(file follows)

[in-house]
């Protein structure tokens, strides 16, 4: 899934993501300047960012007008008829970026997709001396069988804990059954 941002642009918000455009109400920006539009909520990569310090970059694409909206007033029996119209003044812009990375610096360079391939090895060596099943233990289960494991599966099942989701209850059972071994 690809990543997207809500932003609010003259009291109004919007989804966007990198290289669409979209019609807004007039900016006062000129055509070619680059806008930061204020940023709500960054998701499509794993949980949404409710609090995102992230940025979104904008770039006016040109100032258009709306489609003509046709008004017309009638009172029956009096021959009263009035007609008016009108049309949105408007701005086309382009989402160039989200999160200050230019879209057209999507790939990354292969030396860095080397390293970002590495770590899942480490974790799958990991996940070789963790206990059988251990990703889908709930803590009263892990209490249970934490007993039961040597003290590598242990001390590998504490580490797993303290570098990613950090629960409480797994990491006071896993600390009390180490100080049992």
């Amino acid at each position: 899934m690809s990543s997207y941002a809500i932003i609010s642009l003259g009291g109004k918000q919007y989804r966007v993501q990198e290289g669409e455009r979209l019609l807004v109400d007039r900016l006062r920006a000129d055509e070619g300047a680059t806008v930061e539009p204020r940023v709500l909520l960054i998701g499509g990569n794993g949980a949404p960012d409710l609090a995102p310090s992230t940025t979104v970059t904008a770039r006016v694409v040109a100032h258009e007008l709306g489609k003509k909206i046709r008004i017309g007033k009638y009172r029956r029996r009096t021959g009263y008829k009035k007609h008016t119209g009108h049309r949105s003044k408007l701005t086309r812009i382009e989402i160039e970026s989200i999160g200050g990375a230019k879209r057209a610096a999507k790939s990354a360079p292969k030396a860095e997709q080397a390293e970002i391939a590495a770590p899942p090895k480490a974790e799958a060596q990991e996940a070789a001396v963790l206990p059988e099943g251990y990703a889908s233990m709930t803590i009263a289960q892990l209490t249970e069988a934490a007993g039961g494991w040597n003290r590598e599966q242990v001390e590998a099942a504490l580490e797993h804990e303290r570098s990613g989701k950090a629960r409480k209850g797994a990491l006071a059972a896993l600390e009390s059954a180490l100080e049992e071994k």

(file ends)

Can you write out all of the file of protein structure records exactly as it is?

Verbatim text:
[in-house]
């Protein structure tokens, strides 16, 4: 899934993501300047960012007008008829970026997709001396069988804990059954 941002642009918000455009109400920006539009909520990569310090970059694409909206007033029996119209003044812009990375610096360079391939090895060596099943233990289960494991599966099942989701209850059972071994 690809990543997207809500932003609010003259009291109004919007989804966007990198290289669409979209019609807004007039900016006062000129055509070619680059806008930061204020940023709500960054998701499509794993949980949404409710609090995102992230940025979104904008770039006016040109100032258009709306489609003509046709008004017309009638009172029956009096021959009263009035007609008016009108049309949105408007701005086309382009989402160039989200999160200050230019879209057209999507790939990354292969030396860095080397390293970002590495770590899942480490974790799958990991996940070789963790206990059988251990990703889908709930803590009263892990209490249970934490007993039961040597003290590598242990001390590998504490580490797993303290570098990613950090629960409480797994990491006071896993600390009390180490100080049992």
């Amino acid at each position: 899934m690809s990543s997207y941002a809500i932003i609010s642009l003259g009291g109004k918000q919007y989804r966007v993501q990198e290289g669409e455009r979209l019609l807004v109400d007039r900016l006062r920006a000129d055509e070619g300047a680059t806008v930061e539009p204020r940023v709500l909520l960054i998701g499509g990569n794993g949980a949404p960012d409710l609090a995102p310090s992230t940025t979104v970059t904008a770039r006016v694409v040109a100032h258009e007008l709306g489609k003509k909206i046709r008004i017309g007033k009638y009172r029956r029996r009096t021959g009263y008829k009035k007609h008016t119209g009108h049309r949105s003044k408007l701005t086309r812009i382009e989402i160039e970026s989200i999160g200050g990375a230019k879209r057209a610096a999507k790939s990354a360079p292969k030396a860095e997709q080397a390293e970002i391939a590495a770590p899942p090895k480490a974790e799958a060596q990991e996940a070789a001396v963790l206990p059988e099943g251990y990703a889908s233990m709930t803590i009263a289960q892990l209490t249970e069988a934490a007993g039961g494991w040597n003290r590598e599966q242990v001390e590998a099942a504490l580490e797993h804990e303290r570098s990613g989701k950090a629960r409480k209850g797994a990491l006071a059972a896993l600390e009390s059954a180490l100080e049992e071994k």